Poor Gayle King. She’s really irritated at having to constantly cover the latest sex harassment and abuse allegations against Charlie Rose, her former colleague and co-host at CBS This Morning. Responding to a Washington Post expose that 27 women have accused Rose over a 30 year period, King whined: “I don't know what to say about this.... I don't know what more we can do to Charlie Rose except a public flogging. He's gone.... I’m sick of handling it.”
Speaking of the man who allegedly exposed himself to multiple women, grabbed them and made sexual comments, King still called him a friend: “When the story first broke, I said Charlie was my friend. I still consider him a friend. I know that's probably not the politically correct thing to say at this moment. But I don't believe in abandoning people when they're down.”
In fairness, King did explain: “You can't ignore what these women are saying. That's also part of my anguish here to know women were hurt and it's good we're having this conversation.” But then she added an irritated “again” to emphasize how annoying it is to cover this story.
The Washington Post on Wednesday explained the finding of its investigation:
Incidents of sexual misconduct by Charlie Rose were far more numerous than previously known, according to a new investigation by The Washington Post, which also found three occasions over a period of 30 years in which CBS managers were warned of his conduct toward women at the network.
An additional 27 women — 14 CBS News employees and 13 who worked with him elsewhere — said Rose sexually harassed them. Concerns about Rose’s behavior were flagged to managers at the network as early as 1986 and as recently as April 2017, when Rose was co-anchor of “CBS This Morning,” according to multiple people with firsthand knowledge of the conversations.
A transcript of the segment is below. Click “expand” to read more.
CBS This Morning
8:08:05 to 8:11:59
BIANNA GOLODRYGA: This morning, The Washington Post reports new allegations of sexual misconduct by former CBS This Morning anchor Charlie Rose. CBS news fired rose in November after eight women connected with his PBS program claimed he groped them, exposed himself, or spoke to them inappropriately. Jericka Duncan is here with the new allegations that, according to the newspapers, how a much wider pattern of harassment. Jericka, good morning.
JERICKA DUNCAN: Good morning. The Post reports 27 women, including CBS News employees, indicate that Rose sexually harassed them for more than a 30-year period. The paper alleges that over that time, Rose’s behavior was flagged to managers at the network as early as 1986 and as recent as April of 2017 when Rose was co-anchor of the show. In one example, when Rose worked for 60 Minutes in 2013, an employee says he grabbed her buttocks as he walked down the office hallway. There's no indication that incident was reported to management. Most recently, former CBS This Morning employee Brooks Harris left to work at Rose's PBS show where she says she experienced a number of unwanted sexual advances and comments.
She claims she was encouraged to take the job by a CBS This Morning executive producer Ryan Kadro. The Post says Kadro’s former assistant allegedly reported concerns to Kadro about Rose’s behavior towards Harris. Kadro denied being warned about inappropriate behavior by Rose to Harris and says he did not encourage her to take the job with Rose. In a statement, CBS News said “Since we've terminated Charlie Rose, we've worked to strengthen existing systems to ensure a safe environment where everyone can do their best work.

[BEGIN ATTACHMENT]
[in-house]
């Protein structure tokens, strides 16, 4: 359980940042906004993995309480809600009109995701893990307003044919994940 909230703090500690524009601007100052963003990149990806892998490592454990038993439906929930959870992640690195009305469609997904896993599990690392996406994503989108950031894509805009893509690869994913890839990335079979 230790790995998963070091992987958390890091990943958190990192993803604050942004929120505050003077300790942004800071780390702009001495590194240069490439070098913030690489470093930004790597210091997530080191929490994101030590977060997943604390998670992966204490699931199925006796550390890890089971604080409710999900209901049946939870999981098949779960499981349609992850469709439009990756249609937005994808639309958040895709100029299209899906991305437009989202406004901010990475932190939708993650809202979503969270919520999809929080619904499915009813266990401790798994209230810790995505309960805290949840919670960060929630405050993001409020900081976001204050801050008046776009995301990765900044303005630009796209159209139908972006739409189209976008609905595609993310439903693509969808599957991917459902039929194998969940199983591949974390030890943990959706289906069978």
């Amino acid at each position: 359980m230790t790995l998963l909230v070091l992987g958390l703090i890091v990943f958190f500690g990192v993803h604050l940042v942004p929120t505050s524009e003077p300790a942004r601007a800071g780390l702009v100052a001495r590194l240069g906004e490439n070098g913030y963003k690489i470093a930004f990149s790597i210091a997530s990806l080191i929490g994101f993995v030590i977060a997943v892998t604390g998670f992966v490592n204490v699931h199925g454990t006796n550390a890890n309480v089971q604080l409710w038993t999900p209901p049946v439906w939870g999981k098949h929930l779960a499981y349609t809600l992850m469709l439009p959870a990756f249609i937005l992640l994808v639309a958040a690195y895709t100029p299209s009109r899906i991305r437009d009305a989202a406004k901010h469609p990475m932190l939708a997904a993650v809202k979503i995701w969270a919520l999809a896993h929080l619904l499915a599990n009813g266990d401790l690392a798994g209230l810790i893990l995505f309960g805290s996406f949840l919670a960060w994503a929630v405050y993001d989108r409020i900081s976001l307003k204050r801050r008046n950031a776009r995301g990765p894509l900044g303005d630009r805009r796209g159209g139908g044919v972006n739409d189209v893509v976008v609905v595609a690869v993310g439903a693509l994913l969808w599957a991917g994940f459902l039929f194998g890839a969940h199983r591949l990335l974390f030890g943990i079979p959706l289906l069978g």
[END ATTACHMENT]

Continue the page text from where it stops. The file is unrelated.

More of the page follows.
CBS News President David Rhodes says in a statement: “We have continued to investigate a number of issues. Several important steps have already been taken including adding in-person training around misconduct and this training is mandatory.
We've convened a working group of colleagues to report issues and handle problems as management.” CBS News corporate office reported in November that it never received complaints about Charlie Rose until after his termination. The corporate office hasn’t revealed how many women have stepped forward since then. Anthony?
ATHONY MASON: Jericka, thank you. Very disturbing news
GAYLE KING: Oh, gosh. Anthony, I have a very bad case of deja Vu, I have to say. I feel sick to my stomach. I don't know what to say about this. You know, when the story first broke, I said Charlie was my friend. I still consider him a friend. I know that's probably not the politically correct thing to say at this moment. But I don’t believe in abandoning people when they're down.
That said, this is very troubling, very disturbing you can't discount what people are saying. I know all of the men who are mentioned in the management that they’re saying there, too. [sic] I have great respect for them. This is what I know. I don't know what more we can do to Charlie Rose except a public flogging. He's gone. He's not coming back to CBS News. Norah O'Donnell, John Dickerson and I are the new team. We are working very hard here. I know that we bring a quality broadcast surrounded by a quality team. All we can do is do the best possible job that we can. You see these allegations, you hear the stories, and it just makes you sick all over the again. And I don’t know what to do or say about it.
GOLODRYGA: Unfortunately you've had to handle this story for far too many mornings here.
KING: Yeah. I'm sick of handling it. I’m sick of handling it. I want us to move forward, do the best job we can. That said, you can't ignore what these women are saying. That's also part of my anguish here to know women were hurt and it's good we're having this conversation. Again.
MASON: 27 new women in The Washington Post report.
GOLODRYGA: As we said, we would be covering this story and of course we will.
KING: And we will cover it! That’s the thing! We are not running away from it. We are not running away from it!